The raw bean was the next item to be examined. It looked like a coffee bean, but still had no smell. Someone in some long-ago must have been persistent.
The last item was the real thing. Coffee beans that had been roasted. When smelt, they definitely emitted a promise of something wonderful to come. Little did we know that this exhibit barely scratched the surface of coffee production, but I’ll save the rest of that story for another post.
There were various types of locally grown coffee to sample, but by this time the temperature had risen, and although the humidity was still on the low side, the sun was very strong. This discouraged me from wanting to put anything hot into my body.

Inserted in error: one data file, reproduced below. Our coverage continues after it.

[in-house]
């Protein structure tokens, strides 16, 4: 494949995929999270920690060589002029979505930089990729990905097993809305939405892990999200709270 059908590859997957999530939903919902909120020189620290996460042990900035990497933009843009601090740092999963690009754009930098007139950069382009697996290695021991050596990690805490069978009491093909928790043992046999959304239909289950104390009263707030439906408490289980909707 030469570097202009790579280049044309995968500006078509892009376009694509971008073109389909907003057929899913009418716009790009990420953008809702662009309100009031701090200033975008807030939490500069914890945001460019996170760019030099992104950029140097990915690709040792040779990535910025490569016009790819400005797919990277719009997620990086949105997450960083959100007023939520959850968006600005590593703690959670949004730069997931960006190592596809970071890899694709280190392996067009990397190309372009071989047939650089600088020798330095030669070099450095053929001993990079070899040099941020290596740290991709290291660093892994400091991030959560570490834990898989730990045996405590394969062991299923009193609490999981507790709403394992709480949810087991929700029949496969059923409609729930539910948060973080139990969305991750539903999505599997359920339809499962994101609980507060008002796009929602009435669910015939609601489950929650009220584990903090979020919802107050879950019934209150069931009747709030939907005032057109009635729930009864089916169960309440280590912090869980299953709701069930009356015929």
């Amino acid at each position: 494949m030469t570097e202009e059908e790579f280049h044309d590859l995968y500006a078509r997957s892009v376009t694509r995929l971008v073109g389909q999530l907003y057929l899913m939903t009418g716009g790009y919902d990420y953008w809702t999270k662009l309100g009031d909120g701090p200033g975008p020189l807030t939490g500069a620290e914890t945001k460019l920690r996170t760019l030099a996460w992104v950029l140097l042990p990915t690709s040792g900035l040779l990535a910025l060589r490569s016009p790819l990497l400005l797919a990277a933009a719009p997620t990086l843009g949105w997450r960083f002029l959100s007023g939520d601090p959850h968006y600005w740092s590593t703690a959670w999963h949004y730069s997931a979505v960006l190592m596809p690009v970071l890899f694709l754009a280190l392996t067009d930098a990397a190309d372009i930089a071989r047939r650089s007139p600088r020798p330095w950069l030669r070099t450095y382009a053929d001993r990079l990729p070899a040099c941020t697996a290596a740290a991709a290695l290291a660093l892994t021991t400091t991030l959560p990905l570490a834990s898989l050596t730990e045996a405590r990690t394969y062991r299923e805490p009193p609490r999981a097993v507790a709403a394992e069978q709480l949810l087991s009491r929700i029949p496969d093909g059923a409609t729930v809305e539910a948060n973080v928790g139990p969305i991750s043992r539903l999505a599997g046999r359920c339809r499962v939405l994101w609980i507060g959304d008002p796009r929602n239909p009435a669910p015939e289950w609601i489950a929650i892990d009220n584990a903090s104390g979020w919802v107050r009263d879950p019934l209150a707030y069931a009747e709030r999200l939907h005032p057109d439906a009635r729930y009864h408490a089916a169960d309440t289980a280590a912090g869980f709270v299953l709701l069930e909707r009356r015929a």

As for the flowers, they were numerous and adorned the landscape with a profusion of color and fragrance. They were also touchable. One in particular was an adventure for the fingertips. The red and orange petals were small, bushy, with two textures. Some of the petals were paper-thin and soft, while others had a firm texture. The combination made for an unusual sensation. Unfortunately, I never found out what it was called.
At a conference back in the 80’s, the keynote speaker encouraged us to, “look for the surprises, wherever we are”. That one single phrase struck a chord with me that has stuck in my head ever since, and it has served me well, especially in my travels.